Because anxiety comes and goes, people tend to overreact when it appears, only to forget about it when it isn't present. In order to find an answer to anxiety, you must start by dealing with anxiety when it suddenly rears its head in panic attacks, but also healing its underlying causes. Anxious people also tend to be worriers, so that must be taken into account as well. For now, I will focus on how to deal with anxiety when it appears. The acute attack is the moment when sufferers need the most immediate help. Over the next two months, I will discuss healing the causes of anxiety as well as managing worry.
How the body deals with fear
Fear and the Body
People who suffer from anxiety bypass their bodies because they get trapped in their panicky thoughts. The voice of fear paints scenarios of disaster that seem believable. Panicky thoughts quickly become obsessive, running through one fearful outcome after another. Anxiety makes it all but impossible to make rational decisions; therefore, the voice of fear becomes ever more believable even when the disasters it foresees are not reasonable at all. For example, a phobic feels that he will die if he climbs a ladder, goes out of the house, touches a spider or whatever the phobia happens to be, yet in these cases the voice of fear is talking nonsense when viewed rationally. Rationality is not what matters here. It's what you believe that matters, always.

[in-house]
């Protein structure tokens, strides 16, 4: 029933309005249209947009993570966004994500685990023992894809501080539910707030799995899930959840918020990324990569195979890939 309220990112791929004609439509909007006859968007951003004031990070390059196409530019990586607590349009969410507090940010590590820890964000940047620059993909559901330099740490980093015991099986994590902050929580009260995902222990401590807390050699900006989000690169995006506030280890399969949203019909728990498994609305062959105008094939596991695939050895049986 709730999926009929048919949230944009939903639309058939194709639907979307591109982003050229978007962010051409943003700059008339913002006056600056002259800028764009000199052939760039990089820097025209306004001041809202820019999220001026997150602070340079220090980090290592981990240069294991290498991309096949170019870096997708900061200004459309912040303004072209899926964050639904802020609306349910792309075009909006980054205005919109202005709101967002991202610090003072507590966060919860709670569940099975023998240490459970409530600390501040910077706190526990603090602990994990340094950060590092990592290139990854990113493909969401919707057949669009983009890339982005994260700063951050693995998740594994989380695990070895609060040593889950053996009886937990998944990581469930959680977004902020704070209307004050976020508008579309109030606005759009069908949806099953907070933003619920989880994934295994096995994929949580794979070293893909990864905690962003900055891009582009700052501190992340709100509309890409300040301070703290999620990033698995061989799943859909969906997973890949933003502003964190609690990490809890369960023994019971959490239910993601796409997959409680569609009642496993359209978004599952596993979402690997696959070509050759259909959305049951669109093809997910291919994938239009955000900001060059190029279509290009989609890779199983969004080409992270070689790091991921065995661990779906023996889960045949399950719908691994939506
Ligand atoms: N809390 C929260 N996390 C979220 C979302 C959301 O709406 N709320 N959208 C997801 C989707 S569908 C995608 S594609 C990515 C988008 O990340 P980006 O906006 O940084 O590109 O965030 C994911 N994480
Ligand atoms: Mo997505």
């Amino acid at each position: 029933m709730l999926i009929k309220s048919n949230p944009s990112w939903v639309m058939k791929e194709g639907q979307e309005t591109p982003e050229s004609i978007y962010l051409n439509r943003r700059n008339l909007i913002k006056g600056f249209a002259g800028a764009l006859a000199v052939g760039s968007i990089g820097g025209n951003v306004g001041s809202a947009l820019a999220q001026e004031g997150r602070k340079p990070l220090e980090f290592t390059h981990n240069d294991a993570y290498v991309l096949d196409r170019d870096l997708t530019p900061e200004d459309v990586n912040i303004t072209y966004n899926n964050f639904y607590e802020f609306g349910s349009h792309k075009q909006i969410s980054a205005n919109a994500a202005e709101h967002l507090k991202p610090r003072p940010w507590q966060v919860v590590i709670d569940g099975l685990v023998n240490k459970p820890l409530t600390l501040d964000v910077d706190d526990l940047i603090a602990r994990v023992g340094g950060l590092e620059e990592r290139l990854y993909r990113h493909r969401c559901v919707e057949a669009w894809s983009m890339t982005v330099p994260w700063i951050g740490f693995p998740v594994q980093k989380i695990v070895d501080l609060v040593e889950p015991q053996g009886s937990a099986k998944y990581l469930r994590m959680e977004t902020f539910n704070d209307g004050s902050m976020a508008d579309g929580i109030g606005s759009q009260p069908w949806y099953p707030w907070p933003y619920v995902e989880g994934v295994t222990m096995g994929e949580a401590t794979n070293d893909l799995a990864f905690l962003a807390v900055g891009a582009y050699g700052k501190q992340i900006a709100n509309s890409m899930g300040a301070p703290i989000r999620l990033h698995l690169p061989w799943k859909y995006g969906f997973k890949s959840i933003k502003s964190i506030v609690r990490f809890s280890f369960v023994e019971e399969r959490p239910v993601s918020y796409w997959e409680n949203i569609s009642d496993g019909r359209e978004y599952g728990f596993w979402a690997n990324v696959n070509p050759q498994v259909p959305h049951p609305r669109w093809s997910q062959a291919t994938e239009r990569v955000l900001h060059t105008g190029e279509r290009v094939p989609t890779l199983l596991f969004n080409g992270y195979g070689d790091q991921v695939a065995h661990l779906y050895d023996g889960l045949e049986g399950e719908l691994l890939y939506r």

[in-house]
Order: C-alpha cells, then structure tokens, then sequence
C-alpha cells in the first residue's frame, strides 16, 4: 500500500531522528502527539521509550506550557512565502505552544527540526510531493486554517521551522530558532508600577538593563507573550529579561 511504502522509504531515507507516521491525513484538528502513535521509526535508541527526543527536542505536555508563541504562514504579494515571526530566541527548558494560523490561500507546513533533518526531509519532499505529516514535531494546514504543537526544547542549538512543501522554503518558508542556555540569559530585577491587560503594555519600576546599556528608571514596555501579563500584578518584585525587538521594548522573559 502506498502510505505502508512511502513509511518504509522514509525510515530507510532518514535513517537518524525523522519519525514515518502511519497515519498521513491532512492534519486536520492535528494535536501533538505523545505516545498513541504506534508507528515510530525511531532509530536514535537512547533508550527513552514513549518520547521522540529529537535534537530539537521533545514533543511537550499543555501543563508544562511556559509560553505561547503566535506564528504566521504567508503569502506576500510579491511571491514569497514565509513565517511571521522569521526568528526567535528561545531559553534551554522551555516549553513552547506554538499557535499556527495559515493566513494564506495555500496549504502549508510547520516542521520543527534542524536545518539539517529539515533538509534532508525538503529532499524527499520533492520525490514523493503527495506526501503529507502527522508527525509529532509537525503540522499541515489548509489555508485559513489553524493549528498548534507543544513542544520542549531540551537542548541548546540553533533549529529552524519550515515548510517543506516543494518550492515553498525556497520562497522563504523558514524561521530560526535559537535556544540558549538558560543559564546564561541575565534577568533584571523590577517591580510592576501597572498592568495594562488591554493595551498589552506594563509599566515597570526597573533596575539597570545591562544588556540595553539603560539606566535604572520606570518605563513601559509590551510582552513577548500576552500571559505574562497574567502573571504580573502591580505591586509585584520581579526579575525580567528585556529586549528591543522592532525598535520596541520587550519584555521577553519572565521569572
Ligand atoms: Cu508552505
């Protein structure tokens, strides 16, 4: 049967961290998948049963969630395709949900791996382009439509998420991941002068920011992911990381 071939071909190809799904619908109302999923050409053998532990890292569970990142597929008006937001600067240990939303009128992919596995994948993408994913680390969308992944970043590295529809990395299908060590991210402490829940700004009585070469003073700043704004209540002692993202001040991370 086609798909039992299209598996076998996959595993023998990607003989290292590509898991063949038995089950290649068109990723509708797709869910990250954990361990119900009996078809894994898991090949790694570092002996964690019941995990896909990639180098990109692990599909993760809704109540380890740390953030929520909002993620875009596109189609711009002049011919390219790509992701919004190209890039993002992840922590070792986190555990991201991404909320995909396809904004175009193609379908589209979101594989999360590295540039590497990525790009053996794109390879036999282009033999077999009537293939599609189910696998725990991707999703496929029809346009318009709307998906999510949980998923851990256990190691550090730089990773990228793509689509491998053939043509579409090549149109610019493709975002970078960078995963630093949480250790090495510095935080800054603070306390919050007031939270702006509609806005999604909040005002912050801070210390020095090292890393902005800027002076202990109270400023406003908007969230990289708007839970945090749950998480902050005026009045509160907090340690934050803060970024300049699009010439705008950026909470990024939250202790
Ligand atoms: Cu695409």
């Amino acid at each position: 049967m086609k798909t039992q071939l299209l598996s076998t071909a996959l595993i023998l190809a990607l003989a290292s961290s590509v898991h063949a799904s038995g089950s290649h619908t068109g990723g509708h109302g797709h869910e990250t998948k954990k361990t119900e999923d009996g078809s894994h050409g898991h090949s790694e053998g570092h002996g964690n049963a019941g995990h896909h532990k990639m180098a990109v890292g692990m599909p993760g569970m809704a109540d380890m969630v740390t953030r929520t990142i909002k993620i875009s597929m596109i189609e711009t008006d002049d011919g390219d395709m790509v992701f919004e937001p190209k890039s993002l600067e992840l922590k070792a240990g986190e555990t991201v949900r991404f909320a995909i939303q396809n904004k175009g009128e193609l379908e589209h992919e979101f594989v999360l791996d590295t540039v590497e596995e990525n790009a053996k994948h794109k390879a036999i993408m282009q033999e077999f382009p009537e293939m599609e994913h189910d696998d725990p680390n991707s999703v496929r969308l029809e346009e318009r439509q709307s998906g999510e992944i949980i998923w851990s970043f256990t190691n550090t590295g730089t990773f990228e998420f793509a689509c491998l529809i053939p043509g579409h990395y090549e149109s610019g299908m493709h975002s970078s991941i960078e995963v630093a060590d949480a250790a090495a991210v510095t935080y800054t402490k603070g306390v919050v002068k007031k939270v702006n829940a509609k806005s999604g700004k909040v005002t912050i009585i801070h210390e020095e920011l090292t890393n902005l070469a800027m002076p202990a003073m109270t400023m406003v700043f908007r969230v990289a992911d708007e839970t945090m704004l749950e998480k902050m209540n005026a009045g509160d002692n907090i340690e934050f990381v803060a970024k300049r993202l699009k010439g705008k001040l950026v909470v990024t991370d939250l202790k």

If you suffer from anxiety, your mind has gotten into the habit of holding on to fear instead of letting the response follow its natural cycle. What you need to do is to get it back into its normal rhythm. Your body wants to respond naturally but is being held back. Left to itself, the fear response isn't mental; it's physical. There are three steps to get the body accustomed to being in charge of fear again.